The flight coincides with the anniversary of Americans Neil Armstrong and Edwin "Buzz" Aldrin becoming the first humans to walk on the moon, on July 20, 1969. New Shepard is named for Alan Shepard, who in 1961 became the first American in space.

Funk was one of the so-called Mercury 13 group of women who trained to become NASA astronauts in the early 1960s but was passed over because of her gender. Daemen, Blue Origin's first paying customer, is set to study physics and innovation management in the Netherlands. His father, who heads investment management firm Somerset Capital Partners, was on site to watch his son fly to space.

The launch was witnessed by members of the Bezos family and Blue Origin employees, and a few spectators gathered along the highway before dawn. Spectators applauded during the flight.

MINUTES OF WEIGHTLESSNESS

New Shepard is a 60-foot-tall and fully autonomous rocket-and-capsule combo that cannot be piloted from inside the spacecraft. It is completely computer-flown and will have none of Blue Origin's staff astronauts or trained personnel onboard.

In contrast, Virgin Galactic used a space plane with a pair of pilots on board.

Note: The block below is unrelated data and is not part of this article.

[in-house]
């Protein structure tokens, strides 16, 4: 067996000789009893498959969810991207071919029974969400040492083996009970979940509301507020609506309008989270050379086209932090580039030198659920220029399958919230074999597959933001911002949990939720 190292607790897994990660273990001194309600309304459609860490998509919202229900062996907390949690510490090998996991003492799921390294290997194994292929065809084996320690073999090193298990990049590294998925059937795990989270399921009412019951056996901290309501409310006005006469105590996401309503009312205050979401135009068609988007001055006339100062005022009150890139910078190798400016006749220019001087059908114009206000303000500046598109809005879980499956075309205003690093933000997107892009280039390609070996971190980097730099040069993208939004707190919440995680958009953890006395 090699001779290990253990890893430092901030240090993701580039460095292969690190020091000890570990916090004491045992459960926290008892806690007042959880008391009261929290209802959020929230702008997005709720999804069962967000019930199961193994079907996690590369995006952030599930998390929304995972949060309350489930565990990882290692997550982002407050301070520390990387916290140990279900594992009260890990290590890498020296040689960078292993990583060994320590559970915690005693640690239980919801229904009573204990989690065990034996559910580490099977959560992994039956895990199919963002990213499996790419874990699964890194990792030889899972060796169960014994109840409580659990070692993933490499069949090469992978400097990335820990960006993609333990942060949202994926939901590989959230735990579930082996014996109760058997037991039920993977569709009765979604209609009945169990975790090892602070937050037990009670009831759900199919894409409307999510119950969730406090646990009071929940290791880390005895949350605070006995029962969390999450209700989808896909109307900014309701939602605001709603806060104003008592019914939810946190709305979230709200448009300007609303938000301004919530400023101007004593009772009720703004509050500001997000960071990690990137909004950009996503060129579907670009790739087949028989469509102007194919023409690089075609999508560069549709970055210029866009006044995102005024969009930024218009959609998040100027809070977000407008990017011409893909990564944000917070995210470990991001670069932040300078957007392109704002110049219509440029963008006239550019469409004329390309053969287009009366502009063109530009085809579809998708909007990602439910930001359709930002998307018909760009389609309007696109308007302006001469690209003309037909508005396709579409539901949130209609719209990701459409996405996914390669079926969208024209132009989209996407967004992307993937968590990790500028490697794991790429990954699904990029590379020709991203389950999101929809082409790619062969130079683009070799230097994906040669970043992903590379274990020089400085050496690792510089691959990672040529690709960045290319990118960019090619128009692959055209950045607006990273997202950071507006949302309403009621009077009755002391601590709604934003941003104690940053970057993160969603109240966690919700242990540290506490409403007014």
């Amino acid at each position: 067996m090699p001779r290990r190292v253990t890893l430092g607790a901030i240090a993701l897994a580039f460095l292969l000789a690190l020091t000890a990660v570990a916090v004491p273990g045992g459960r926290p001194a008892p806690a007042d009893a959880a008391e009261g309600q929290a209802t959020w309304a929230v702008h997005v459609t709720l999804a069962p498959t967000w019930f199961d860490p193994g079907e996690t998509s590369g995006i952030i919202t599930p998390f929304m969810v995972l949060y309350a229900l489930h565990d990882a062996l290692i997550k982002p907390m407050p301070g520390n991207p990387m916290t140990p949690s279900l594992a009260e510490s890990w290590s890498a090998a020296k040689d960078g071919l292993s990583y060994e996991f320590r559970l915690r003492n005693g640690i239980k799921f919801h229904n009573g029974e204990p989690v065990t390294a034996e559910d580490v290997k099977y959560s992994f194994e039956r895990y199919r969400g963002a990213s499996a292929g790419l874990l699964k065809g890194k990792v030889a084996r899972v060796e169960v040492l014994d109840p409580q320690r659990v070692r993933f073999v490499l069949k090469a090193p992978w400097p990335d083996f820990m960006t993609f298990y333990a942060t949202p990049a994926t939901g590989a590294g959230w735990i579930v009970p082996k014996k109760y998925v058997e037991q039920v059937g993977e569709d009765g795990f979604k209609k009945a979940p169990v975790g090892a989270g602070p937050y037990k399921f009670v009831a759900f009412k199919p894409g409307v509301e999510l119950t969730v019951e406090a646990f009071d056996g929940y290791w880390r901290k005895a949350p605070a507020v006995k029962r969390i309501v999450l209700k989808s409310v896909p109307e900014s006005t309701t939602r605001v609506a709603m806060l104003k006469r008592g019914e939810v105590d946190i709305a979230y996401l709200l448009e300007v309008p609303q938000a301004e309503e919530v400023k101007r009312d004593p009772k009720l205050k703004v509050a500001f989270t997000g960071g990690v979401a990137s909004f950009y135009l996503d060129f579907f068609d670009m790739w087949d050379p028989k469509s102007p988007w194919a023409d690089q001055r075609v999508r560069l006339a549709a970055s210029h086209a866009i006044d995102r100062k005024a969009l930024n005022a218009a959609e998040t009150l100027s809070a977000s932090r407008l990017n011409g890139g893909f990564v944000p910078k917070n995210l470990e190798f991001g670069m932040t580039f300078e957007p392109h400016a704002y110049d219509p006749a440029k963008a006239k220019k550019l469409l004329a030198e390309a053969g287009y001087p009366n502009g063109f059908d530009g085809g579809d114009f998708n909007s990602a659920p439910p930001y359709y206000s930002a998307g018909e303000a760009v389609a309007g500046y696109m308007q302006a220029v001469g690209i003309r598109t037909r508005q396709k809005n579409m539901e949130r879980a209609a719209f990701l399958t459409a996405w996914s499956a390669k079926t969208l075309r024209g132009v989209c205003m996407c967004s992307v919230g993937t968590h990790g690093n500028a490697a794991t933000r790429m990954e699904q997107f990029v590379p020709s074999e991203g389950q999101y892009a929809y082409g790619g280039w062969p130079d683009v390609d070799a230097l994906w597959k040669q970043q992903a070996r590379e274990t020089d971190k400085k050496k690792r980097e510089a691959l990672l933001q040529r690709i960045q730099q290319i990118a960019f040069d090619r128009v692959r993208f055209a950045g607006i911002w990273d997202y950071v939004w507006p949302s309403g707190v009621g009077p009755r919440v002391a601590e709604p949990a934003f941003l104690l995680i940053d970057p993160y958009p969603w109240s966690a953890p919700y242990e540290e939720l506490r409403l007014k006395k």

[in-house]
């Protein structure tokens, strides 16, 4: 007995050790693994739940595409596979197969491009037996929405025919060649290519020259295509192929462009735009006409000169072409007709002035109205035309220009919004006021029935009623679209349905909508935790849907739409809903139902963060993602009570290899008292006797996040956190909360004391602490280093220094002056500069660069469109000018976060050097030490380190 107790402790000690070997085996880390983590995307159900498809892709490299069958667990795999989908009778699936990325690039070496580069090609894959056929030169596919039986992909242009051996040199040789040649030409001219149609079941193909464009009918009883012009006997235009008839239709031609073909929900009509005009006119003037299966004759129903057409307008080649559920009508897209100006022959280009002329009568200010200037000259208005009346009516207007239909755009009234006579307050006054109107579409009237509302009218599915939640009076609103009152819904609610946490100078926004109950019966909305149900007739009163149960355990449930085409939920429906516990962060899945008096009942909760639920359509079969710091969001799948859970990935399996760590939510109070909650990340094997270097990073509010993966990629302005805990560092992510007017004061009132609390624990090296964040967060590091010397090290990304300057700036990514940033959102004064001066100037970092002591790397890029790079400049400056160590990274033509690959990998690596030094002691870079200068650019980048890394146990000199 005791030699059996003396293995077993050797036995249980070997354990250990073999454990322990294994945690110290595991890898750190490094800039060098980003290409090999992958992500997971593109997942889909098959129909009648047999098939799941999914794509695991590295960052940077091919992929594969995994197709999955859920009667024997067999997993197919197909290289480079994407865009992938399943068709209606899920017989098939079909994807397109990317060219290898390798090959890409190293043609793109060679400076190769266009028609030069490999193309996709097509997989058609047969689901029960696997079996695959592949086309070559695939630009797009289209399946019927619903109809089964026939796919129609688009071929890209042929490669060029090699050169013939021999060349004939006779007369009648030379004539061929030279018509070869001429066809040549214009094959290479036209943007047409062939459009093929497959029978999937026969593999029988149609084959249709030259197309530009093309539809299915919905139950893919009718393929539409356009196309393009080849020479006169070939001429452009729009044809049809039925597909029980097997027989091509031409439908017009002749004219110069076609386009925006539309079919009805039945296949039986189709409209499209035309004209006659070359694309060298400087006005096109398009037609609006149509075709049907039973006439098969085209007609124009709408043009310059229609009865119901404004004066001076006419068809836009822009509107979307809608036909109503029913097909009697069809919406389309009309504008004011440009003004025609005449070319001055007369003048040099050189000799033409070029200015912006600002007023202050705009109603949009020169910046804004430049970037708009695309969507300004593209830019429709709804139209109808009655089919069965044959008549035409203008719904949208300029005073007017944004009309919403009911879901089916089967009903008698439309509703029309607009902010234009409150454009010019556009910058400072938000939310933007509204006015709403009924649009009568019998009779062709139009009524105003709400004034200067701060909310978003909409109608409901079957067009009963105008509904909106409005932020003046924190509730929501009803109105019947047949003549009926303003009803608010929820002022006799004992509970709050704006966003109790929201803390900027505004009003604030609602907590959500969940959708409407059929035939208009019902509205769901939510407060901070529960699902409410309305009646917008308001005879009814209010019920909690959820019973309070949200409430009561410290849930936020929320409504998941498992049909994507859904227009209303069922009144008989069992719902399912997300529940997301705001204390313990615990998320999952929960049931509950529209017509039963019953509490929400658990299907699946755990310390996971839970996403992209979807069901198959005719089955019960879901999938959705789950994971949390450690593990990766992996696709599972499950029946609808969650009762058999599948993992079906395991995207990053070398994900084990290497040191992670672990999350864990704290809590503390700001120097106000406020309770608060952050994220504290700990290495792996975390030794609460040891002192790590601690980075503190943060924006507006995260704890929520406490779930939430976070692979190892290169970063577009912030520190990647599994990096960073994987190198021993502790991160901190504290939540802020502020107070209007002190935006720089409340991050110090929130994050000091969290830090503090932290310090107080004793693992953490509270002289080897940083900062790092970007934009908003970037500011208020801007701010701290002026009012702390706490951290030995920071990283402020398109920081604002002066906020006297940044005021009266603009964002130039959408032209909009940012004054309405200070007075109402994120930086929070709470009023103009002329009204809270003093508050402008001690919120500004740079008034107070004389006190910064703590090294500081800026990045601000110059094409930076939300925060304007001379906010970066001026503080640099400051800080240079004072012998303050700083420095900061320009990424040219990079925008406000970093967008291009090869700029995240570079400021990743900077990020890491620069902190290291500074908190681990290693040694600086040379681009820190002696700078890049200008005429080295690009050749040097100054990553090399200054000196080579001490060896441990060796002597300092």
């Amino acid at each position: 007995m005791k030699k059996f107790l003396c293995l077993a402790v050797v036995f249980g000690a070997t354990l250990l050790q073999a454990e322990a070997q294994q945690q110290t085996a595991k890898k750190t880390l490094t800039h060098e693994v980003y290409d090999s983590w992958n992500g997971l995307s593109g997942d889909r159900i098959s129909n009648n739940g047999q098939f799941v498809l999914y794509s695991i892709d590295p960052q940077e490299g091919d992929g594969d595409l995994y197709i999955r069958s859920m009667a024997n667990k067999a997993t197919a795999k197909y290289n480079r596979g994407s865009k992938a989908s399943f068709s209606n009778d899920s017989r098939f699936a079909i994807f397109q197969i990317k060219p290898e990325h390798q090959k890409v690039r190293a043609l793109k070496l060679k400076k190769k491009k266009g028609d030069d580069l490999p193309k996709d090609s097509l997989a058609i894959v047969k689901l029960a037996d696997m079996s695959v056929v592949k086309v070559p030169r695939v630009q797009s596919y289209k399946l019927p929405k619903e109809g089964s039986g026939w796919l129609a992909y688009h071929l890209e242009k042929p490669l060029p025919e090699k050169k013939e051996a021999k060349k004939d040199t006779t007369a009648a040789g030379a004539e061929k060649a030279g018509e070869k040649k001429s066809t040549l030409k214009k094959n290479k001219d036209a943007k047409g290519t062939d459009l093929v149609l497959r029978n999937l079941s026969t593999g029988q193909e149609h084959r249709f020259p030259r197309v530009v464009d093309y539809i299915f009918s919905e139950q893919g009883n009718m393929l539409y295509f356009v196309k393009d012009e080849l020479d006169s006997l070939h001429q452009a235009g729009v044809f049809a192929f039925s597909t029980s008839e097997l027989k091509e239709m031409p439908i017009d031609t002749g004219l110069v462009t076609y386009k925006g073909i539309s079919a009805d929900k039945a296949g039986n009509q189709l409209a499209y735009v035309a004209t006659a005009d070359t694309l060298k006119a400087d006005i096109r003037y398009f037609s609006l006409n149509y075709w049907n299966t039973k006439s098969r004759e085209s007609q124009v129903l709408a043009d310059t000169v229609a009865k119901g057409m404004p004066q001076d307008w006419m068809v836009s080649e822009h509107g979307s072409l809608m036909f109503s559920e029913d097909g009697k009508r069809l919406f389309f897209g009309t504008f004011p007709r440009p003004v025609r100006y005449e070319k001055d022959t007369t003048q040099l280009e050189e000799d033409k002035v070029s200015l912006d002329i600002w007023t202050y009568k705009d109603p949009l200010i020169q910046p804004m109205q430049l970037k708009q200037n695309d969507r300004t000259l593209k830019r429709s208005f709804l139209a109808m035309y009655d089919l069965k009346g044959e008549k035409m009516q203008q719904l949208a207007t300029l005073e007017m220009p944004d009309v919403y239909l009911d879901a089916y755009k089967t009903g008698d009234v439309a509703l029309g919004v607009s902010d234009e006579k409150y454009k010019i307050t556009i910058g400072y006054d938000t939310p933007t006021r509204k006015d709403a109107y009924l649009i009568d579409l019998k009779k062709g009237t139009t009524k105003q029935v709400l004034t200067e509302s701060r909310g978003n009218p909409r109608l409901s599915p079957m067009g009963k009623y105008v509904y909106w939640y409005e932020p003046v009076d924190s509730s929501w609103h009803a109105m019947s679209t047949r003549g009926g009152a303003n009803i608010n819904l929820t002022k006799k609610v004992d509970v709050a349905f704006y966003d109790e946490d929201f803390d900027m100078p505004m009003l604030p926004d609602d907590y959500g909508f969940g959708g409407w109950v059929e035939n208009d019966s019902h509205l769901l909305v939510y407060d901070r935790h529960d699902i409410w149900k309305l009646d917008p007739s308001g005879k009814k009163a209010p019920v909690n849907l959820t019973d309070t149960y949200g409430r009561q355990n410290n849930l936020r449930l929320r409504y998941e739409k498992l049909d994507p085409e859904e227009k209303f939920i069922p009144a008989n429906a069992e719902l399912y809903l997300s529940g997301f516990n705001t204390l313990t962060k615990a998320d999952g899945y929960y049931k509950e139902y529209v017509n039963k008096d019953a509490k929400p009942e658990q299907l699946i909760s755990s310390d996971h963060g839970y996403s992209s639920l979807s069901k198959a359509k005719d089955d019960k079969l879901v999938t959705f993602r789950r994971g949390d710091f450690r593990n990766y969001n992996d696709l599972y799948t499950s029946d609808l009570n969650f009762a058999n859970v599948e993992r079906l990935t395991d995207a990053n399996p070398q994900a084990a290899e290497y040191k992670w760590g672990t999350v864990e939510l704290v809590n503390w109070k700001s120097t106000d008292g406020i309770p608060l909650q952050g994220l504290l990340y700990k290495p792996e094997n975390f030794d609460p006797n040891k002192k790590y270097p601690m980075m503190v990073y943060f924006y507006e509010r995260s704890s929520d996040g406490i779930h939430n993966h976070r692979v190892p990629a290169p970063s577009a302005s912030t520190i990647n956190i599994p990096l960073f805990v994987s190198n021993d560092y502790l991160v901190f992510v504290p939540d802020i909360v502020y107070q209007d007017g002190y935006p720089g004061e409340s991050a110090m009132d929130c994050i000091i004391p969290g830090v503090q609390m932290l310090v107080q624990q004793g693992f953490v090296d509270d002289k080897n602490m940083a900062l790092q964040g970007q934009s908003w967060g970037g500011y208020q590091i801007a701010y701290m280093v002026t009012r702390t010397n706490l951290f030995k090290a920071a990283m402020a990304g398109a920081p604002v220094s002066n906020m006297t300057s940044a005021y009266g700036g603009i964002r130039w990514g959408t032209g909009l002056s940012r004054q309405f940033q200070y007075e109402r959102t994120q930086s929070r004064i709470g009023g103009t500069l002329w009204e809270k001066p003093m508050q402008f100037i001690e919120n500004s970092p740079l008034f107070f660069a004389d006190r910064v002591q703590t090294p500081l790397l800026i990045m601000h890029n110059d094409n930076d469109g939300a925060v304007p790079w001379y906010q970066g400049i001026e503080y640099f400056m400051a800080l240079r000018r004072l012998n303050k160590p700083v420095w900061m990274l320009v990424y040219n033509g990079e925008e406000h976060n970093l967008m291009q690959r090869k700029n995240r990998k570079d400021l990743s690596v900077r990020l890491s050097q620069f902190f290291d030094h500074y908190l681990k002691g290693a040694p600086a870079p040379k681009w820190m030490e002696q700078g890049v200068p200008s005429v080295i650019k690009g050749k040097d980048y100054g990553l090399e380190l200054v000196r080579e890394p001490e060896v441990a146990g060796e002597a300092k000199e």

New Shepard is set to hurtle at speeds upwards of 3,540 km per hour to an altitude of about 100 km, the so-called Kármán line set by an international aeronautics body as defining the boundary between Earth's atmosphere and space.

During the flight, the crew will unbuckle for a few minutes of weightlessness and gaze back at the Earth's curvature through what Blue Origin calls the largest windows ever used in space travel. Then, the capsule falls back to Earth under parachutes, using a last-minute retro-thrust system that expels a "pillow of air" for a soft landing at 1.6 km/h in the Texas desert.

The reusable booster is due to return to the launch pad using drag brakes and ring and wedge fins for stabilisation.

Tuesday's launch marks another landmark in the "billionaire's race" to establish a space tourism sector that Swiss investment bank UBS estimates will reach $3 billion annually in a decade. Another billionaire tech mogul, Elon Musk, plans to send an all-civilian crew on an even more ambitious flight in September: a several-day orbital mission on his Crew Dragon capsule.

Blue Origin has not offered details on its longer-term pricing strategy or how quickly it will ramp up the frequency of its launches. Chief Executive Bob Smith has said the next flight is likely in September or October. Smith said the "willingness to pay continues to be quite high" for people interested in future flights.

The company appears to have a reservoir of future customers. More than 6,000 people from at least 143 countries entered an auction to become the first paying customer, though the auction winner who made a $28 million bid ultimately dropped out of Tuesday's flight.

Bezos, who founded Blue Origin in 2000, has a net worth of $206 billion according to the Bloomberg Billionaires Index. He stepped down this month as Amazon CEO but remains its executive chairman.